EP rapporteur Piri: EU should be loud and clear on human rights in Turkey

Kati Piri, the European Parliament’s rapporteur for Turkey, said on Tuesday during her speech in European Parliament Plenary that “Osman Kavala, Ahmet Şık and Selehattin Demirtaş are not the only innocent persons in jail in Turkey. While the perpetrators of the heinous coup attempt must be prosecuted and brought to justice, so many people became victims of the massive crackdown on all democratic opposition voices.” Piri said European Union should be loud and clear on human rights in Turkey.

 “Dear Osman, dear Ahmet, dear Selahattin; at the moment that Turkey is going through a difficult period, it needs brave people like you to stand up for human rights and the respect for rule of law. But for having done exactly that, you are now in a prison cell behind bars. While you cannot follow this debate, I hope your lawyers and family will inform you that we have not forgotten you! And we will continue to plea for your release as your arrests are politicised and arbitrary,” said Piri.

Talking about innocent victims in Turkey, Piri stated that “The numbers are mind-boggling – more than 150,000 people fired and over 50,000 imprisoned. But remember that all these people have a face, have a family, have friends who are hoping that a normalization is still possible.”

Piri has portrayed the Turkey under the despotic rule of  Turkish autocratic President Recep Tayyip Erdoğan as follow: “The state of emergency has led to a situation that the government can rule by decree – without parliamentary or judicial scrutiny. Every aspect in Turkish society has become securitized – meaning, that all who voice criticism against the governments’ policies, are being labelled as terrorist or terrorism supporters. With that, legitimate and peaceful opposition is being silenced – in real life and on social media. Last two weeks, almost 500 people were detained for peacefully opposing Turkey’s military operation in Afrin.”

“There is also a structural problem with the lack of independence of the judiciary,” said Piri and added that “And how big that problem is, we could witness last month. First there was a ruling by the Constitutional Court in Turkey to release jailed journalists Mehmet Altan and Şahin Alpay, as their rights had been violated. And although the highest court’s orders were crystal clear, a local penal court decided to keep them in detention.”

Piri has continued to say that “Last week, we could witness another travesty of justice. The wife and daughters of Turkey’s Amnesty International Chair (Taner Kılıç) were waiting in front of the gates of the prison in İzmir to welcome their loved one into their arms after an 8 month imprisonment. A judge had ruled earlier that day for his release on bail. But within a couple of hours, the same judge changed his mind and ordered his re-arrest.”

“And for all those people who have lost their jobs by decree, there is so far little hope for remedy. From one day to another, they have been labelled as terrorists and therewith socially excluded,” reminded Piri and added that “High Representative Mogherini, the EU is preparing a mini-Summit with Turkish President Erdoğan at the end of March. We could read in the papers that no preconditions have been put on the table. But I hope you can tell us what you expect as results from such a meeting.”

“We, in the Parliament, expect the EU to be loud and clear on human rights in Turkey. Not only because these are the values that our Union is based upon, and Turkey as a candidate should adhere to them. But also because we risk losing credibility and support by a majority of Turkish society if we don’t stand up for their rights in these dark times.”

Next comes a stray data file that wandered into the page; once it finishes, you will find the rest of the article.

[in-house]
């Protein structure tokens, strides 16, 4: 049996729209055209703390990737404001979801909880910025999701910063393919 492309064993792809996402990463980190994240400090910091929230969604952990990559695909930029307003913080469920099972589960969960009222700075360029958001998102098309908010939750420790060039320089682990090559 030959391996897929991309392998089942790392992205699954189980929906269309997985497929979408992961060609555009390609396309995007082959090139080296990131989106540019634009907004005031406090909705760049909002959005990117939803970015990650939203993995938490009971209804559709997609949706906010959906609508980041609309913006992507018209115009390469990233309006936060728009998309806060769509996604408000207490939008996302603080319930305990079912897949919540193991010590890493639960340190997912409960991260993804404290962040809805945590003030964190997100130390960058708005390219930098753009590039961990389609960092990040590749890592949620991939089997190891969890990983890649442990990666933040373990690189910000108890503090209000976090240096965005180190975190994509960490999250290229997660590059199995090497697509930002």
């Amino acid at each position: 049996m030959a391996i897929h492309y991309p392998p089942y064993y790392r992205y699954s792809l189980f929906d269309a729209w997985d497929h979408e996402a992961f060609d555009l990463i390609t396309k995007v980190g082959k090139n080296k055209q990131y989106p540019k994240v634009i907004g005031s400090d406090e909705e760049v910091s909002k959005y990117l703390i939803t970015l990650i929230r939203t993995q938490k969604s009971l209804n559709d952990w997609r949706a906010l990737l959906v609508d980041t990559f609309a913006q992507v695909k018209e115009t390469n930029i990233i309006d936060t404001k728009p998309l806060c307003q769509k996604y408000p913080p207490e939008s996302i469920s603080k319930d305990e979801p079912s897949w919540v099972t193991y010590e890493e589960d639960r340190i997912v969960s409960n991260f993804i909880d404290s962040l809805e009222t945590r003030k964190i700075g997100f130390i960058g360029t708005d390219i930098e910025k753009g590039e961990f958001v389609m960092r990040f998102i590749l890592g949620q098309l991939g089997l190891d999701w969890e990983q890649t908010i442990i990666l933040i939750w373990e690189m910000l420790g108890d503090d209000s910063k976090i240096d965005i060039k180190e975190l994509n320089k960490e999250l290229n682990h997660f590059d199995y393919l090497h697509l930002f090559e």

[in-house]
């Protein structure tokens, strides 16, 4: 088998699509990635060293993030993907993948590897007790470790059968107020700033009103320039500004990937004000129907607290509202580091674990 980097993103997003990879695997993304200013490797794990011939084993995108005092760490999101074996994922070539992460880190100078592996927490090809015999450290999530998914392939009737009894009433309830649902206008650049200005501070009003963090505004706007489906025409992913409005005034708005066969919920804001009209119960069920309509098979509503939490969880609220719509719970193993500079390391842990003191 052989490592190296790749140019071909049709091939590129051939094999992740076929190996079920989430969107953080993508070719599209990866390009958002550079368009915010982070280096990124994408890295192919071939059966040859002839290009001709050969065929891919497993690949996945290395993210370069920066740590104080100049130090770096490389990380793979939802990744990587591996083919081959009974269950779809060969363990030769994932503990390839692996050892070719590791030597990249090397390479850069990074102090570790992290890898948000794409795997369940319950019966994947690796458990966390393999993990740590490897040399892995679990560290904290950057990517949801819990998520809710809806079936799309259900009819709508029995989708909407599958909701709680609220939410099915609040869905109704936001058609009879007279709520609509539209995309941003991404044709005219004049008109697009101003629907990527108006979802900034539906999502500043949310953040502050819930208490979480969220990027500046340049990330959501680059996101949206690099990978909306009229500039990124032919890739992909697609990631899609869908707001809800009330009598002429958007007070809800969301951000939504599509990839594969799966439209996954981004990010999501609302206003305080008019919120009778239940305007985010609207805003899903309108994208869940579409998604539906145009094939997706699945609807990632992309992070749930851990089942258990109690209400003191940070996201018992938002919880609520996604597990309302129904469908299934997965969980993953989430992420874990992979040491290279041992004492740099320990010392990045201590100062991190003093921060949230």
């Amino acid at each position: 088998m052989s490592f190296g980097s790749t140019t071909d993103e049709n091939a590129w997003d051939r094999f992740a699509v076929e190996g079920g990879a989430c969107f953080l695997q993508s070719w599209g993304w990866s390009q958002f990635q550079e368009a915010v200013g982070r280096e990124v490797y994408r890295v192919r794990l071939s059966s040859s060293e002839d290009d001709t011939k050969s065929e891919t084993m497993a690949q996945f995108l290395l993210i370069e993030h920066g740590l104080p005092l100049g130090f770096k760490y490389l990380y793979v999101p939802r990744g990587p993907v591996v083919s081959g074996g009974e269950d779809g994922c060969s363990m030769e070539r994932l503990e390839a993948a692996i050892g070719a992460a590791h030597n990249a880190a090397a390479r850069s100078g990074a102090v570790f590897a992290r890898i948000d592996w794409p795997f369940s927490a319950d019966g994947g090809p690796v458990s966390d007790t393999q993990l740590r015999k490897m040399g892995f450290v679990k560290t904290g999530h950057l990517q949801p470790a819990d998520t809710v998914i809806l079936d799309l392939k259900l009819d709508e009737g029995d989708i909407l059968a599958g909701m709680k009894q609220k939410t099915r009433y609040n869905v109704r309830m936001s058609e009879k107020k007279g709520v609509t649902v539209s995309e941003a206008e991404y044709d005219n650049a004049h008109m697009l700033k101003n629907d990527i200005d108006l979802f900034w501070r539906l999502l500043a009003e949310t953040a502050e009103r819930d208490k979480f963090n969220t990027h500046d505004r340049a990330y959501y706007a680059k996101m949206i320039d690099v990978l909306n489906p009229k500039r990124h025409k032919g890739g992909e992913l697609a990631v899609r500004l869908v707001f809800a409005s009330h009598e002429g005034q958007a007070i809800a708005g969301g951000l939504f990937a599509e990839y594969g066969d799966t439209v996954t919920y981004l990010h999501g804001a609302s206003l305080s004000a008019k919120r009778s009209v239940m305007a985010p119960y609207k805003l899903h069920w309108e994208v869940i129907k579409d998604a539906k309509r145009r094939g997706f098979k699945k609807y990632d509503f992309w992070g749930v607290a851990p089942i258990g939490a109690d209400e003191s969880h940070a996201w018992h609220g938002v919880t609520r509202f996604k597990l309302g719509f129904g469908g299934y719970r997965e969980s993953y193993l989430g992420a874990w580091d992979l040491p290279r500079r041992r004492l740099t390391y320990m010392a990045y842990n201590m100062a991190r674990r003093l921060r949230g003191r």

Top European Union officials will meet President Erdoğan in Bulgaria on March 26 to discuss EU-Turkey relations as well as regional and international issues, an EU spokesman said on Tuesday. The meeting in the city of Varna will take place against a background of hostility between Turkey and the bloc and diplomats in Brussels acknowledged that the meeting had been agreed to only reluctantly by some on the EU side, according to a report by Reuters.

Bulgarian Prime Minister Boyko Borissov will host Erdoğan as well as Donald Tusk, who chairs meetings of EU leaders, and the head of the bloc’s executive European Commission, Jean-Claude Juncker, for a dinner.

Turkey survived a controversial military coup attempt on July 15, 2016 that killed 249 people. Immediately after the putsch, the Justice and Development Party (AKP) government along with Turkish autocratic President Recep Tayyip Erdoğan pinned the blame on the Gülen movement.

Gülen, who inspired the movement, strongly denied having any role in the failed coup and called for an international investigation into it, but President Erdoğan — calling the coup attempt “a gift from God” — and the government initiated a widespread purge aimed at cleansing sympathizers of the movement from within state institutions, dehumanizing its popular figures and putting them in custody.

Turkey has suspended or dismissed more than 150,000 judges, teachers, police and civil servants since July 15. Turkey’s Interior Minister announced on December 12, 2017 that 55,665  people have been arrested. Previously, on December 13, 2017, The Justice Ministry announced that 169,013 people have been the subject of legal proceedings on coup charges since the failed coup.

A total of 48,305 people were arrested by courts across Turkey in 2017 over their alleged links to the Gülen movement, said Turkish Interior Minister Süleyman Soylu on Dec. 2, 2018. “The number of detentions is nearly three times higher,” Soylu told a security meeting in İstanbul and claimed that “Even these figures are not enough to reveal the severity of the issue.”

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